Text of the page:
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Fostering Sustainability and Innovation in Agriculture

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Two Newbie Farmers Establish Organic Seed Company to Reap Benefits of Growing Market Demand

March 13, 2013 |

Justin Huhn and Quin Shakra of All Good Things Organic Seeds.

Farming in Southern California has advantages not available to growers in other parts of the country. The extended growing season, accommodating microclimates and fertile soil can encourage novice farmers to try something they might not normally take on. In the case of All Good Things Organic Seeds, newbie farmers Justin Huhn and Quin Shakra were inspired to go beyond organic farming of their 1.3-acre plot to establishing a seed sourcing company that aims to expand the available varietals of certified organic seeds on offer to backyard growers and small-scale commercial farmers.

Located in the rich, rolling hills of Ojai in Ventura County, All Good Things has been farming commercially for just a couple of years, but Huhn and Shakra knew pretty quickly they wanted to move beyond marketing produce to creating their own seed varietals that thrived in their own “bioregion.”

“You know, when you farm small plots, you are constantly assessing each of your plants,” Huhn said. “You know them all and you see which varieties thrive and which don’t do so well for you. There are so many factors that affect your outcomes – weather, pests, disease, water, fertility – you begin to figure out what works for your area. We decided to get into seed production right away.”

Huhn and Shakra first started marketing their produce through Community Supported Agriculture (CSA), producing year-round for local member families. The advantages were obvious (payments made to farmers before planting season, established weekly buyers, direct feedback from customers as to what is desirable). But it was the 2011 planting season that got them interested in seed sourcing.

“Kale was our first,” Huhn said. “We let a couple hundred plants go to seed and replanted next season. Amazing success! The plants really produced. So we got to thinking about seeds.”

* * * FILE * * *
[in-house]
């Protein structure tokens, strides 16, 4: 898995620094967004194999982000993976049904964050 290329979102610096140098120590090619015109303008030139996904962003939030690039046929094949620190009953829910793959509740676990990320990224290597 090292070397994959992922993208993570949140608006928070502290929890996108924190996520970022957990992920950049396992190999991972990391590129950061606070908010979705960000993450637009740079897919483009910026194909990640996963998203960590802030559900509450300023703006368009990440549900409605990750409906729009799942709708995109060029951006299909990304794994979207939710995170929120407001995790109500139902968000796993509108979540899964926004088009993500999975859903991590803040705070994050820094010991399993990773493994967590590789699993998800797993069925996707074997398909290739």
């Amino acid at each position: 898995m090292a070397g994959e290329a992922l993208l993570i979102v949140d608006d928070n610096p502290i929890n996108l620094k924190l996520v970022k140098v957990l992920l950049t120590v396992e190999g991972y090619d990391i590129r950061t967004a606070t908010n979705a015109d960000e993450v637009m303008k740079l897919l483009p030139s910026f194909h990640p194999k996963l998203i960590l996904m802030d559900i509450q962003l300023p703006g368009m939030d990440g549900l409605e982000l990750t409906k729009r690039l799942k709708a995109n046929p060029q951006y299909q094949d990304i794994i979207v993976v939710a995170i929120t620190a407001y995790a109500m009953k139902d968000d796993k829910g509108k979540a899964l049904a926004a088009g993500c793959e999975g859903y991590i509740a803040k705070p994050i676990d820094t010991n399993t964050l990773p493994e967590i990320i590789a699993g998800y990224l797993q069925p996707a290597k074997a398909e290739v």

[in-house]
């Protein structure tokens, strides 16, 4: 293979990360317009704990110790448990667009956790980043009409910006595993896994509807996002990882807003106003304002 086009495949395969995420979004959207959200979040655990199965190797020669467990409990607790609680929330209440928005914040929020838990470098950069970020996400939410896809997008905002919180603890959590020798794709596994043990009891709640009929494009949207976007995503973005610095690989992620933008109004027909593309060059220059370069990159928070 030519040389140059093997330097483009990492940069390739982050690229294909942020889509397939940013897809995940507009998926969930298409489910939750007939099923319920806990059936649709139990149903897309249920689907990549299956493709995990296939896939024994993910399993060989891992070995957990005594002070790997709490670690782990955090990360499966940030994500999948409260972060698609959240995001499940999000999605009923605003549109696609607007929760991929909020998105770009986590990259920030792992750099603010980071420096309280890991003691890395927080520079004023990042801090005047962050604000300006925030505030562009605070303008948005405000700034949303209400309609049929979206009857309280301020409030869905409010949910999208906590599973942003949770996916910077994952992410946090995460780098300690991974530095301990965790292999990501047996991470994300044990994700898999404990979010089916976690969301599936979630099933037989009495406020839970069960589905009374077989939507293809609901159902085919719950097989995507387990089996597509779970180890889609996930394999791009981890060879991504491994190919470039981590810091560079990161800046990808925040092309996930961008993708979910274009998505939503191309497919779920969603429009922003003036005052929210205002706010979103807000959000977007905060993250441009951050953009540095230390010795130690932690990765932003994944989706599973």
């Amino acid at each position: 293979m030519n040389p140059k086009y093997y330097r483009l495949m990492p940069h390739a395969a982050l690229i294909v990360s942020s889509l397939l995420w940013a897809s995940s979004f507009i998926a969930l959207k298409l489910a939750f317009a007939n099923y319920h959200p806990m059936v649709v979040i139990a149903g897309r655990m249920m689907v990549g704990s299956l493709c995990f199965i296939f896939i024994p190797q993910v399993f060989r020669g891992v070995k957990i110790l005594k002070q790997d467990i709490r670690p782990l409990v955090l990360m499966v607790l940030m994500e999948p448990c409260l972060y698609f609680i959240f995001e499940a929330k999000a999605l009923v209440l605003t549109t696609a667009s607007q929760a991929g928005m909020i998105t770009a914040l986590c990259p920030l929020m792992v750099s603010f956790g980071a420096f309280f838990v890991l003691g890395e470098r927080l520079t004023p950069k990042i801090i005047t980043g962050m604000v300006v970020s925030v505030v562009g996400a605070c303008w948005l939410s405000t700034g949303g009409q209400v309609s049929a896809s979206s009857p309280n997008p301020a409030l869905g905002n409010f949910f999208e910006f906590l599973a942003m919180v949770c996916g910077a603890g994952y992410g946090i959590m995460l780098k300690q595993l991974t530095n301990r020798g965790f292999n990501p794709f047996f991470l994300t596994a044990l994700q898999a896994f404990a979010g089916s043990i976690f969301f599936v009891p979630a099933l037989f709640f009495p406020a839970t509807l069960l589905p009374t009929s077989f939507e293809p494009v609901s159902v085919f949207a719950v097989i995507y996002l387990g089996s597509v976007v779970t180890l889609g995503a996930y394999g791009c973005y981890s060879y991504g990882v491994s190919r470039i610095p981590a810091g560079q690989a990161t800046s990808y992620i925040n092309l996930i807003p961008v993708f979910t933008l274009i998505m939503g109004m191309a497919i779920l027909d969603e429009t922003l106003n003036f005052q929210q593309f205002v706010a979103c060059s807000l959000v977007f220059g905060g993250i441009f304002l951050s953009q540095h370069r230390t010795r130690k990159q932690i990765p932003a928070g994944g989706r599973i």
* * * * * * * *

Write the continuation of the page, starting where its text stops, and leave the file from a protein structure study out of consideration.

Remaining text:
Their customers could make suggestions for desired produce and supported the idea of seed production, and the pair started plotting some areas for harvest and some for seed stock. It didn’t all go well.

“We had a really bad pest come up from Mexico,” Huhn said. “Bagrada bugs just decimated our kale and mustards. We’re certified organic so we couldn’t spray for anything and there are no beneficial insects to fight bagradas, so we just let those crops go that year.”

The next growing season was fertile, though, and All Good Things planted for dozens of varietals: tomatoes, broccoli, zucchinis, lettuces, beets, parsnips and more (they also cultivate sunflowers and medicinal herbs like Korean licorice mint and mullein). Direct observation allows them to select seeds from the heartiest plants that seem most resistant to pests and weeds.

“You want to see how they perform in the real world,” Huhn said. “Organics are going to give you better, more flavorful produce and they are going to produce more heartily. Our seeds come from plants that we’ve observed and cultivated to offer the greater harvest.”

As their reputation spread, All Good Things expanded their seed offerings by sourcing from other certified organic farmers around the country. Their catalogue currently carries about 80 varietals and they are planning on devoting large plots in the fall for trials and hybridization to get even richer and more diverse product.

“Organic seed growing is young in the organic movement,” Shakra said. “We’re looking to grow pre-existing varieties as well as mix genetics from different varieties. You can do that seed to seed or root to seed, by pulling, for example, a root vegetable and assessing which plants have the best size and shape, then replanting that particular plant. Genetics are fluid and you can select for the characteristics you want.”

Some of the vegetables they grow are self-pollinating and some are “out-crossers” that require substantial space between plots to insure secure pollination. Different plots require different planting times to make sure they are not flowering at the same time. The more one discusses harvests and yields with Huhn and Shakra, the more one becomes aware of the scientific strategies that must accompany successful seed harvesting.

All Good Things currently markets its products through retail nurseries and health-food stores, but primarily through their online store and through social messaging. Shakra said that such “cloud-based” technology has allowed them to reach markets that they wouldn’t have been able to touch 10 years ago.

“We really don’t do any advertising,” Shakra said. “People find us online. Whether they are just backyard gardeners or smaller-scale farmers, people who are really committed to organics track us down.”

Shakra said that the market for organic seeds is growing as urban communities move more toward eating organic and farmers rush to fill that market niche. It reverses a trend from the mid 20th century, which saw an explosion of industrial agriculture more devoted to higher yields and pesticide use than to flavor and variety.

“Industrial agriculture is such a different world,” Shakra said. “One would hope that the large growers will become more aware of the environmental damage their farming practices do. Meanwhile, we’ll be meeting the planting needs of a market that seems to get bigger every year.”

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